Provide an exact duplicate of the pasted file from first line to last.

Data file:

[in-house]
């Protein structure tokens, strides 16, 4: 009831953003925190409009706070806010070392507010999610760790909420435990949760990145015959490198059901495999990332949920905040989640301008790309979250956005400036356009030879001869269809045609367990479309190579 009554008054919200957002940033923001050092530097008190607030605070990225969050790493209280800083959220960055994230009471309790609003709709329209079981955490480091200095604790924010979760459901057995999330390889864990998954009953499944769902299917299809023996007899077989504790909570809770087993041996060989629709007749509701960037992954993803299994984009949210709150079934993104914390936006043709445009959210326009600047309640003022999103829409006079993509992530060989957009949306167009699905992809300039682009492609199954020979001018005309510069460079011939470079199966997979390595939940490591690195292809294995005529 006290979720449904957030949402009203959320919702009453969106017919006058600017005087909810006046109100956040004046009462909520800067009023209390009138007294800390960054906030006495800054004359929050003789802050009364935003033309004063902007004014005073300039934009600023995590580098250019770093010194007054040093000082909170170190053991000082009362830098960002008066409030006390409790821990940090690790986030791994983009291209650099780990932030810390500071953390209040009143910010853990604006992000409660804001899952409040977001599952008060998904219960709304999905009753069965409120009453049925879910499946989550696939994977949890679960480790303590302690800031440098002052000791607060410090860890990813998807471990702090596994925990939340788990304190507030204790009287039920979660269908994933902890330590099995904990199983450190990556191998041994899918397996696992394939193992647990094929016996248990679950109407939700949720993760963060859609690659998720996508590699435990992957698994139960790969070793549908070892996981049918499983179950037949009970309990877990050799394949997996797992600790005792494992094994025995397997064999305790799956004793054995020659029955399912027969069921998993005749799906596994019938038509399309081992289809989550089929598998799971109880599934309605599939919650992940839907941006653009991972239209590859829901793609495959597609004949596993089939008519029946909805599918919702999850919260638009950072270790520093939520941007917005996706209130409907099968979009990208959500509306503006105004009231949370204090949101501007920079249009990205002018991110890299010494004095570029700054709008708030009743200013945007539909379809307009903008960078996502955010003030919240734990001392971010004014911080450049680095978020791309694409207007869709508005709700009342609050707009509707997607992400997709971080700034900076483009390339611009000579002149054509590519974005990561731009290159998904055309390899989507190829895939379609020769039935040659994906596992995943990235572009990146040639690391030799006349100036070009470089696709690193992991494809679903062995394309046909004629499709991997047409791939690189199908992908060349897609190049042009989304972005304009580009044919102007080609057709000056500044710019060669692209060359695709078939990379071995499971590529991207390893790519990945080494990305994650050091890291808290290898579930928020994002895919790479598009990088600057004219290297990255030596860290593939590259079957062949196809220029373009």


[in-house]
């Protein structure tokens, strides 16, 4: 009831953003925190409009706070806010070392507010999610760790909420435990949760990145015959490198059901495999990332949920905040989640301008790309979250956005400036356009030879001869269809045609367990479309190579 009554008054919200957002940033923001050092530097008190607030605070990225969050790493209280800083959220960055994230009471309790609003709709329209079981955490480091200095604790924010979760459901057995999330390889864990998954009953499944769902299917299809023996007899077989504790909570809770087993041996060989629709007749509701960037992954993803299994984009949210709150079934993104914390936006043709445009959210326009600047309640003022999103829409006079993509992530060989957009949306167009699905992809300039682009492609199954020979001018005309510069460079011939470079199966997979390595939940490591690195292809294995005529 006290979720449904957030949402009203959320919702009453969106017919006058600017005087909810006046109100956040004046009462909520800067009023209390009138007294800390960054906030006495800054004359929050003789802050009364935003033309004063902007004014005073300039934009600023995590580098250019770093010194007054040093000082909170170190053991000082009362830098960002008066409030006390409790821990940090690790986030791994983009291209650099780990932030810390500071953390209040009143910010853990604006992000409660804001899952409040977001599952008060998904219960709304999905009753069965409120009453049925879910499946989550696939994977949890679960480790303590302690800031440098002052000791607060410090860890990813998807471990702090596994925990939340788990304190507030204790009287039920979660269908994933902890330590099995904990199983450190990556191998041994899918397996696992394939193992647990094929016996248990679950109407939700949720993760963060859609690659998720996508590699435990992957698994139960790969070793549908070892996981049918499983179950037949009970309990877990050799394949997996797992600790005792494992094994025995397997064999305790799956004793054995020659029955399912027969069921998993005749799906596994019938038509399309081992289809989550089929598998799971109880599934309605599939919650992940839907941006653009991972239209590859829901793609495959597609004949596993089939008519029946909805599918919702999850919260638009950072270790520093939520941007917005996706209130409907099968979009990208959500509306503006105004009231949370204090949101501007920079249009990205002018991110890299010494004095570029700054709008708030009743200013945007539909379809307009903008960078996502955010003030919240734990001392971010004014911080450049680095978020791309694409207007869709508005709700009342609050707009509707997607992400997709971080700034900076483009390339611009000579002149054509590519974005990561731009290159998904055309390899989507190829895939379609020769039935040659994906596992995943990235572009990146040639690391030799006349100036070009470089696709690193992991494809679903062995394309046909004629499709991997047409791939690189199908992908060349897609190049042009989304972005304009580009044919102007080609057709000056500044710019060669692209060359695709078939990379071995499971590529991207390893790519990945080494990305994650050091890291808290290898579930928020994002895919790479598009990088600057004219290297990255030596860290593939590259079957062949196809220029373009």